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Kiwi businesses cornered by "magpie syndrome" as vendors push products

Kiwi businesses cornered by "magpie syndrome" as vendors push products

“Some vendors will try to sell you every shiny new technology solution because of all the cools things that they can do..."

The complex and disruptive nature of the modern information technology (IT) environment is leaving many New Zealand business managers and directors bewildered by an overwhelming array of solutions.

That's the view of Simon Wickham, CEO of West Auckland community owned The Trusts, who believes the risk of too many choices is that technology is becoming an end rather than a means.

Local organisations, such as The Trusts, have found that among the new IT challenges facing them was a sense of missing out on the effectiveness of the systems that were already in place, and a lack of certainty around whether those systems were being properly utilised.

Consequently, Wickham advises businesses to avoid the magpie syndrome.

“Some vendors will try to sell you every shiny new technology solution because of all the cools things that they can do, and what you might be able to do with them, rather than measuring it against whether it is fit for the purposes that you need it for," he claims.

“Recognising this and getting to grips with it has helped our organisation develop and implement the right IT tools for the right purposes."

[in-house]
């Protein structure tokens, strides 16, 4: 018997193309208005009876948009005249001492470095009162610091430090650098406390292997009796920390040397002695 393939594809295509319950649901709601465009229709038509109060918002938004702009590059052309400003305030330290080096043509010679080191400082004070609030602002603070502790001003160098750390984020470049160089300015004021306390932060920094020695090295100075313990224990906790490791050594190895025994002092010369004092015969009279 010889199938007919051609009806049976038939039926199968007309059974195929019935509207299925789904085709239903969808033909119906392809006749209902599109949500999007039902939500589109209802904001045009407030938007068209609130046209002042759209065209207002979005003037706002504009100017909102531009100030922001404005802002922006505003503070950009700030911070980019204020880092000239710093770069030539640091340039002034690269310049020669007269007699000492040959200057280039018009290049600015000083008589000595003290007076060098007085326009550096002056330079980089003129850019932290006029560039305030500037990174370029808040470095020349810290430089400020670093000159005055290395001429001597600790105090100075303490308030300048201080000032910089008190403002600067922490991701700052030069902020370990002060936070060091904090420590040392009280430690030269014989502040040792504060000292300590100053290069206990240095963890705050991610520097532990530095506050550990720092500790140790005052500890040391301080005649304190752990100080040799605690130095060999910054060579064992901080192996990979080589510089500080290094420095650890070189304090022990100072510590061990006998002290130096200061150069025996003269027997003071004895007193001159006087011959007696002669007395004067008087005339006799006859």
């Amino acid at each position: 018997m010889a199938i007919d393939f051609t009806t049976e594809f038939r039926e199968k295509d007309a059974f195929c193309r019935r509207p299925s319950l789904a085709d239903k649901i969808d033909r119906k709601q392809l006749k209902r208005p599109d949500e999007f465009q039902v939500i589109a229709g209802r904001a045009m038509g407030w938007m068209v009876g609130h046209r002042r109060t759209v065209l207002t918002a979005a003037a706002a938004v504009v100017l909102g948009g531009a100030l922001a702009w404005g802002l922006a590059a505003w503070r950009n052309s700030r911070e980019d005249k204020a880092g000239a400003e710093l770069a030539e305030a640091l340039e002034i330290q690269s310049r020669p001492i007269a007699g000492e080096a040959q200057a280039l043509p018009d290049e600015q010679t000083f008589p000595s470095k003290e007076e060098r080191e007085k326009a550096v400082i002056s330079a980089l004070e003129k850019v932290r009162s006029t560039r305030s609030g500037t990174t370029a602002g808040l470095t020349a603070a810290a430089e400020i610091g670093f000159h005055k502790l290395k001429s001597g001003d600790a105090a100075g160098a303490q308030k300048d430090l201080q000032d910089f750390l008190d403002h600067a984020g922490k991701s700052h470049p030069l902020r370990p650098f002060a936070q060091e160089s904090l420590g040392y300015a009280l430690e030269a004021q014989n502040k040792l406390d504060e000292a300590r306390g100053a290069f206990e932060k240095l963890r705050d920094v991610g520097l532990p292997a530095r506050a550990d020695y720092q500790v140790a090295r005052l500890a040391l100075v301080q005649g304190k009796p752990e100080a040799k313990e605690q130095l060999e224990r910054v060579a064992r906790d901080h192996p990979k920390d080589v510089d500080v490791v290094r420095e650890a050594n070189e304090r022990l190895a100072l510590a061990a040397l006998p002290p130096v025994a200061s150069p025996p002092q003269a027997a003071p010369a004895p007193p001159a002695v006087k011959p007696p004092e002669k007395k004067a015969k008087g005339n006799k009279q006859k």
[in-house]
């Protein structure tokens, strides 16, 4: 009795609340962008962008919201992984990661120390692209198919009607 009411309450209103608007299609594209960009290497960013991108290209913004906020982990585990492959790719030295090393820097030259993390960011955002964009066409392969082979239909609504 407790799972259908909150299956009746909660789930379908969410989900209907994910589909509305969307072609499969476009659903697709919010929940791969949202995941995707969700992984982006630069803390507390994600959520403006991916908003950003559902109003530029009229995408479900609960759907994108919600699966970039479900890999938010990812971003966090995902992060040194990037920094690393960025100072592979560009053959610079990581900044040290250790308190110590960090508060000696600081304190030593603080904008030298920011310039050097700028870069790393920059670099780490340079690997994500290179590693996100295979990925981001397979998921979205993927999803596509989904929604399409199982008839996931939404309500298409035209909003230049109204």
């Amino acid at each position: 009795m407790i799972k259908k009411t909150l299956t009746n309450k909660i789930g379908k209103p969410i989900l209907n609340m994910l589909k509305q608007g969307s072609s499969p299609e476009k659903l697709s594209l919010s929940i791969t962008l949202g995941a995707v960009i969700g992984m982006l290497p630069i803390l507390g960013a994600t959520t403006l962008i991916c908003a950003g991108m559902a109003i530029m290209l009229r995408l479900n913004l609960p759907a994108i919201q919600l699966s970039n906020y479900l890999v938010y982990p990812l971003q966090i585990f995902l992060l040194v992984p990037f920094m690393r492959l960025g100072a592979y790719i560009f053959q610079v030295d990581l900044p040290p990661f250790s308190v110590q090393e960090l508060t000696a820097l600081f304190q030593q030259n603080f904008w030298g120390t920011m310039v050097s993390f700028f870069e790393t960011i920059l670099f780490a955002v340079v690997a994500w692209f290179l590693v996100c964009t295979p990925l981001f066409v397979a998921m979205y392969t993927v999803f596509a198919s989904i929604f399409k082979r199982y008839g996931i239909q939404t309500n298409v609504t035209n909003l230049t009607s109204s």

Auckland based IT support, consulting and software development company Designertech recently launched an information management consulting division called Frank.

Designertech CEO Ray Delany says many organisations soldier on with whatever IT infrastructure they have because they simply do not know enough about the alternatives.

“Technology has become a noisy marketplace with vendors promoting their IT products and applications on every corner," he says.

Read more: Xero remains optimistic amid $NZ35m loss

"The rate of development also means that quality is an issue with many solutions, let alone whether they can do the job the organisation needs from them.

“New Zealand companies are encouraged to be wary of being seduced by all that glitters, and instead focus on what their priorities are, and an information strategy that will help them achieve the most practical business outcomes possible."

Delany says technology should "never be an end in itself". By operating as a client’s de facto chief information officer, Delany says Designertech are in a position to manage a client’s vendors and make recommendations on the best way forward for a company, from a practical business outcomes perspective.

“By developing a comprehensive capital and operational expenditure budget with the client, Frank helps companies spend more wisely, rather than spend up – it’s about bringing a large enterprise capability at an affordable price,” he adds.

Read more: Chris Liddell named Xero board chairman


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